[swift-evolution] [Proposal] Protected Access Level
me at lmpessoa.com
Sun May 29 07:23:19 CDT 2016
You know the default access is was is used for this, right? And in this case I don't think they meant it for external subclasses to be able to access this change.
I think this is how Swift was meant to work allowing only classes in a certain module to access such "private shared" parts and using delegates for these extensions. I'm not saying I'm against protecteds but it's hard to get used to use another way of programming when most other languages we previously learned had a different philosophy.
Sure everyone has the right to discuss they like this new philosophy or not but we should also question ourselves if this is the right way to go because it will completely change the philosophy of the language. Should this pass, we may start facing the core library using the delegate philosophy (I don't believe Apple will change it) and third-party modern frameworks using old school subclassing with protected parts. That's two ways of doing the same thing and I don't think this will be much good to anyone.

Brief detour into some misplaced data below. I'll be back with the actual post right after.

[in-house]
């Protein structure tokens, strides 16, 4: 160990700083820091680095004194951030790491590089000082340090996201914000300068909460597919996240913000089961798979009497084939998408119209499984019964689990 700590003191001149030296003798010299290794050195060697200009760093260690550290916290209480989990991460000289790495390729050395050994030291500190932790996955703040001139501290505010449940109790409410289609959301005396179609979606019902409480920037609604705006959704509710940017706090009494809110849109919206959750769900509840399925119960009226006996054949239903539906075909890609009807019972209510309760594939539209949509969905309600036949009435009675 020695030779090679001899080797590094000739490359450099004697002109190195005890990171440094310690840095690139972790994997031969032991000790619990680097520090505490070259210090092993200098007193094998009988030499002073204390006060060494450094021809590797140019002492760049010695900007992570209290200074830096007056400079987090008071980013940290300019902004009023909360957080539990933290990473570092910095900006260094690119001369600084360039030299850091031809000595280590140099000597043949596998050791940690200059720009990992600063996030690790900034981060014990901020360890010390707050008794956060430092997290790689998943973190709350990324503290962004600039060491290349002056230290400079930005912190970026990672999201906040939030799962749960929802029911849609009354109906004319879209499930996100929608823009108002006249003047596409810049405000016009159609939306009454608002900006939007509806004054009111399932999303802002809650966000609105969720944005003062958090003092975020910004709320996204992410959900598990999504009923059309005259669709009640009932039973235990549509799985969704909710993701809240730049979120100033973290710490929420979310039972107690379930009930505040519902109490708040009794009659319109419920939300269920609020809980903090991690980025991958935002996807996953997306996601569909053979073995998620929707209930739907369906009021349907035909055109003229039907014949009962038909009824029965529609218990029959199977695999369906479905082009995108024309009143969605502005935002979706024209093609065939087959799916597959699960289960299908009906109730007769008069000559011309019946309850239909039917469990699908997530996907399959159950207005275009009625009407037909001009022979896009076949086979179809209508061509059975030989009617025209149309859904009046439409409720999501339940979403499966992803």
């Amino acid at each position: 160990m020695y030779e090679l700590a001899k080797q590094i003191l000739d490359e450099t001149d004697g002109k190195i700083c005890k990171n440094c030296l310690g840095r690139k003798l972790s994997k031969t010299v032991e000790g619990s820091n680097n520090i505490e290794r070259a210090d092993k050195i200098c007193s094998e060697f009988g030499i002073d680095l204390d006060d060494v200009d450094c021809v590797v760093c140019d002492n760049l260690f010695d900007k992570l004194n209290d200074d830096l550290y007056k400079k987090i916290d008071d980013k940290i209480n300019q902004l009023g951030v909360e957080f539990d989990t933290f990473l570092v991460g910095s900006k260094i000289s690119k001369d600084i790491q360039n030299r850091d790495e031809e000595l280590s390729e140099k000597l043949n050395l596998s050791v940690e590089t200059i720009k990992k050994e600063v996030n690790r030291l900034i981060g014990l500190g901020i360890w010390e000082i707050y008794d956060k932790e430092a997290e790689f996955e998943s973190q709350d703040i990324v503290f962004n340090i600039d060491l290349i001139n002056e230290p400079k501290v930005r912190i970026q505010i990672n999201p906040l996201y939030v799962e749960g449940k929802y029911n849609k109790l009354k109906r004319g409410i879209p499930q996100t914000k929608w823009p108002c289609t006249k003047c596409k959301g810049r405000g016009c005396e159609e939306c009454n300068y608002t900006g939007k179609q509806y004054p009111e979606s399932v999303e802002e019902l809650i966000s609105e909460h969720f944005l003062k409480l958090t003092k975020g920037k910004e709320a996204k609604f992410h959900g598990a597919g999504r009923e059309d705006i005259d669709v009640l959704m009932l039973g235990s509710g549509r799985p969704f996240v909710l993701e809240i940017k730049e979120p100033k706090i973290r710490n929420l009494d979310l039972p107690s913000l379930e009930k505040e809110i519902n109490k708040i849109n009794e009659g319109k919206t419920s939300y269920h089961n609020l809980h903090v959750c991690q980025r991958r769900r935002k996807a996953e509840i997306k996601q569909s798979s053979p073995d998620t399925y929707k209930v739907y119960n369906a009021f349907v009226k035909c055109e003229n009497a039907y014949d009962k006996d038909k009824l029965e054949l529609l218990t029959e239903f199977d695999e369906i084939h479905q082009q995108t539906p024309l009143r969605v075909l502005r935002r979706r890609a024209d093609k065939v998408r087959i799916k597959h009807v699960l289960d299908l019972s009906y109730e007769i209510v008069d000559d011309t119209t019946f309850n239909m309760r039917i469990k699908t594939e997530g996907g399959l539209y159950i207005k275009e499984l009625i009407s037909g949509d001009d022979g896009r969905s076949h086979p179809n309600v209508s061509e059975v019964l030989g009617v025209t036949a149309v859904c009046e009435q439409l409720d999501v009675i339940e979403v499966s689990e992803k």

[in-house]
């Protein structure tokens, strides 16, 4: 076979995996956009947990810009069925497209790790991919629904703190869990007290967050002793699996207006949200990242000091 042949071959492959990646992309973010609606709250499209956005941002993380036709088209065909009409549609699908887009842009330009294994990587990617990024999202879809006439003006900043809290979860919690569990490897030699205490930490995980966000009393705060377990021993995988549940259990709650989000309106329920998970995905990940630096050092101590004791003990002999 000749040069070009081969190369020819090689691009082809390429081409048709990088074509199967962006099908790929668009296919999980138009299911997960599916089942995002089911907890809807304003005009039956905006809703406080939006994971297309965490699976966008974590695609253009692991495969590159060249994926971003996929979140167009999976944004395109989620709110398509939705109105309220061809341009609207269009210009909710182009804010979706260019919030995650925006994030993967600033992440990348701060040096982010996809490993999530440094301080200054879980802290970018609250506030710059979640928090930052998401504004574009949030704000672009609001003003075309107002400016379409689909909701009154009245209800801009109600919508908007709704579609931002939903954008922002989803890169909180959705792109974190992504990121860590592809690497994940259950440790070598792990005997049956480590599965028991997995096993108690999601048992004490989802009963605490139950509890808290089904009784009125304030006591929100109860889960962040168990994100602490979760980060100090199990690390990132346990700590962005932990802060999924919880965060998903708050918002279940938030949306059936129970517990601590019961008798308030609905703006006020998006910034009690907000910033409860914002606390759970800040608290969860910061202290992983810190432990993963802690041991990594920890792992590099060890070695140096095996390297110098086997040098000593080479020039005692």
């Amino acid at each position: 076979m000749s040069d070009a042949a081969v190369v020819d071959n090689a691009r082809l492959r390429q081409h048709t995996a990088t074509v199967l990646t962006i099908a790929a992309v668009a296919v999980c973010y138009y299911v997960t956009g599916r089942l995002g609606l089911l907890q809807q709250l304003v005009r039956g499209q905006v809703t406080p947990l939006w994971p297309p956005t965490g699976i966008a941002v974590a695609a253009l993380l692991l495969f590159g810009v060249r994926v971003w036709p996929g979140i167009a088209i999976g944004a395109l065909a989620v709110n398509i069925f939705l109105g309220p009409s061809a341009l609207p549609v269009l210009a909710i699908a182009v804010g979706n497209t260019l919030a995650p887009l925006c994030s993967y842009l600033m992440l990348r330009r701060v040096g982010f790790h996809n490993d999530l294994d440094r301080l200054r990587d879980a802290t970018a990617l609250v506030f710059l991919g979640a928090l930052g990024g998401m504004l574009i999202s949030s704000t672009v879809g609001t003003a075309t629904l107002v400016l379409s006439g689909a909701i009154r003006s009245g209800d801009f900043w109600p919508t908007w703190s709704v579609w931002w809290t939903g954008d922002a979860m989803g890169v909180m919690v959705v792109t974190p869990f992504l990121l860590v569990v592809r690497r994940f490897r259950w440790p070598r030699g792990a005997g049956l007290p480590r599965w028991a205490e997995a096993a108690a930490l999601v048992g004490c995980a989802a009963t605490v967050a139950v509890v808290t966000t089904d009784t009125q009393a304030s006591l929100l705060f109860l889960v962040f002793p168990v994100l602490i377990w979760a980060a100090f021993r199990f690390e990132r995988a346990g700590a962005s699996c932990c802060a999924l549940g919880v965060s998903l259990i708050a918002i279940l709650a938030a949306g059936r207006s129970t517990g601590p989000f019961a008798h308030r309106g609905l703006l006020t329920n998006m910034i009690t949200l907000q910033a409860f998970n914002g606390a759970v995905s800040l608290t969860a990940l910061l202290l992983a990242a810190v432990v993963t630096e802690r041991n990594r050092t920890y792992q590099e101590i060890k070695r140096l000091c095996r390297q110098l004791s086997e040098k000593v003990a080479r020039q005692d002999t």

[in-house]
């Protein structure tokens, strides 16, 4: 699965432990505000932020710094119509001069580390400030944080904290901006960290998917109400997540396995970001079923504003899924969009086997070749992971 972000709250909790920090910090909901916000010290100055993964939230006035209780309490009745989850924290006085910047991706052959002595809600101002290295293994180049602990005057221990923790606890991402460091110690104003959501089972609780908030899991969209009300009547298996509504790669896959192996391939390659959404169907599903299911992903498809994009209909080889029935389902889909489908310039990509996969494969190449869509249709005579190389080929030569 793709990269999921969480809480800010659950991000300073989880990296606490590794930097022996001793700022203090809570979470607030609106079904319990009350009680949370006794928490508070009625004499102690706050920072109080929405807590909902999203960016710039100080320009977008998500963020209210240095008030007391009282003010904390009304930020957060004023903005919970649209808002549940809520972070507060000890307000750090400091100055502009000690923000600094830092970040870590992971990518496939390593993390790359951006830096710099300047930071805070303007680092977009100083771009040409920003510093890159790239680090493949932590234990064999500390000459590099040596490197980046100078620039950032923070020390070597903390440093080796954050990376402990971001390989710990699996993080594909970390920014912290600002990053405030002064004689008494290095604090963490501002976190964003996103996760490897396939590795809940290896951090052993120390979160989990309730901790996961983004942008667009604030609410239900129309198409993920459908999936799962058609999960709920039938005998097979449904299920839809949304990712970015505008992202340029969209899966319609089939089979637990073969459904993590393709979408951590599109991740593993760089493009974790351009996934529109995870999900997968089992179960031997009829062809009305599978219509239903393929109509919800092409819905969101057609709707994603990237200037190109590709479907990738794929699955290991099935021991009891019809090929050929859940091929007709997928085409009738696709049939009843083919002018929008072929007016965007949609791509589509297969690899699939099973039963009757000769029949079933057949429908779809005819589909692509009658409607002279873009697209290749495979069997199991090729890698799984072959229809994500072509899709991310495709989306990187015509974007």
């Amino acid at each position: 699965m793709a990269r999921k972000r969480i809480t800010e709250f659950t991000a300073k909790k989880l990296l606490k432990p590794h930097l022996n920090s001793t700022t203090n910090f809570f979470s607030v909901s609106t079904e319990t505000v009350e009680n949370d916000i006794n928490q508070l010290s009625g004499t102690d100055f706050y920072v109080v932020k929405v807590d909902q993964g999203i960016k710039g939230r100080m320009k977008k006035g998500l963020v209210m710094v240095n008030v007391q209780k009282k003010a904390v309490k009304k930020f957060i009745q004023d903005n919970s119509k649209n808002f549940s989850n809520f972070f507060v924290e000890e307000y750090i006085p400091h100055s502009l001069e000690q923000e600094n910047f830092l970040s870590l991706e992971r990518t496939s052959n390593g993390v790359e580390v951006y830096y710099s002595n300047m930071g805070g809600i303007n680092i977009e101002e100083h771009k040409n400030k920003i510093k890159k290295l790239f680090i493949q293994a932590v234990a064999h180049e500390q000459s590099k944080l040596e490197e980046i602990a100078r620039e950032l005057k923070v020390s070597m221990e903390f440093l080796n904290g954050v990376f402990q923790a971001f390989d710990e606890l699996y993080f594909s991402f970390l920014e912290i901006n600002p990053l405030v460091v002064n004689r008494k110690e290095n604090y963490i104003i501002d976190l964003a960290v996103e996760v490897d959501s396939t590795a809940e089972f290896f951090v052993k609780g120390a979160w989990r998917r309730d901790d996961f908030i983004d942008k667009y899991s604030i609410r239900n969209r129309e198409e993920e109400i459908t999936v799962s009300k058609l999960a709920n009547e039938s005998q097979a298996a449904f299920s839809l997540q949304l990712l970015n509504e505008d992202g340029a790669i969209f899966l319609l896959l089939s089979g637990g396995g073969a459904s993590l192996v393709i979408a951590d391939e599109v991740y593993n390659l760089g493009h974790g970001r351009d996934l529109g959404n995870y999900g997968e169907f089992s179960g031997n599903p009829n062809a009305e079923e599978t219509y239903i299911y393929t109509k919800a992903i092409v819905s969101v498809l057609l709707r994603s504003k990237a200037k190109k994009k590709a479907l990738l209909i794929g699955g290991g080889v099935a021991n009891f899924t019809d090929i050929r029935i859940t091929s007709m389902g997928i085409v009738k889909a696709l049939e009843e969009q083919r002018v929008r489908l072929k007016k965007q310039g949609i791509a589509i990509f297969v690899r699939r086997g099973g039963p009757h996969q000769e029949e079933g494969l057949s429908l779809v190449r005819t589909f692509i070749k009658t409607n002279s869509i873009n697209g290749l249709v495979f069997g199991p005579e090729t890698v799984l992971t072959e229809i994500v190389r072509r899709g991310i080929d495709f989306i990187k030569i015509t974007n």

From: "Charlie Monroe via swift-evolution" <swift-evolution at swift.org>
Sent: 29/05/2016 08:29 AM
To: "Brent Royal-Gordon" <brent at architechies.com>
Cc: "swift-evolution" <swift-evolution at swift.org>
Subject: Re: [swift-evolution] [Proposal] Protected Access Level
> My answer is this: There is nothing magical about being a subclass that ought to grant access to those methods.
There is - it's a family member that you let use your summer house. Without the metaphor, here is an example for this being useful:
URLConnection subclass may want to update the URL in case of a redirect, but you don't really want to expose the setter for the URL to public.
> For instance, if your subclass grows very complicated and you extract a helper object, it's perfectly reasonable for that helper object to want to access the "subclass-only" API.
That's what "friend" classes are for in C++, similar concept would be applied here.
> Contrarily, simple subclasses might not need that API, and exposing it to them would be an unnecessary risk. And there are things which you don't subclass at all which could benefit from being hidden away—think of the Objective-C runtime, which has some parts which every app needs (like the definition of `BOOL`) and othe
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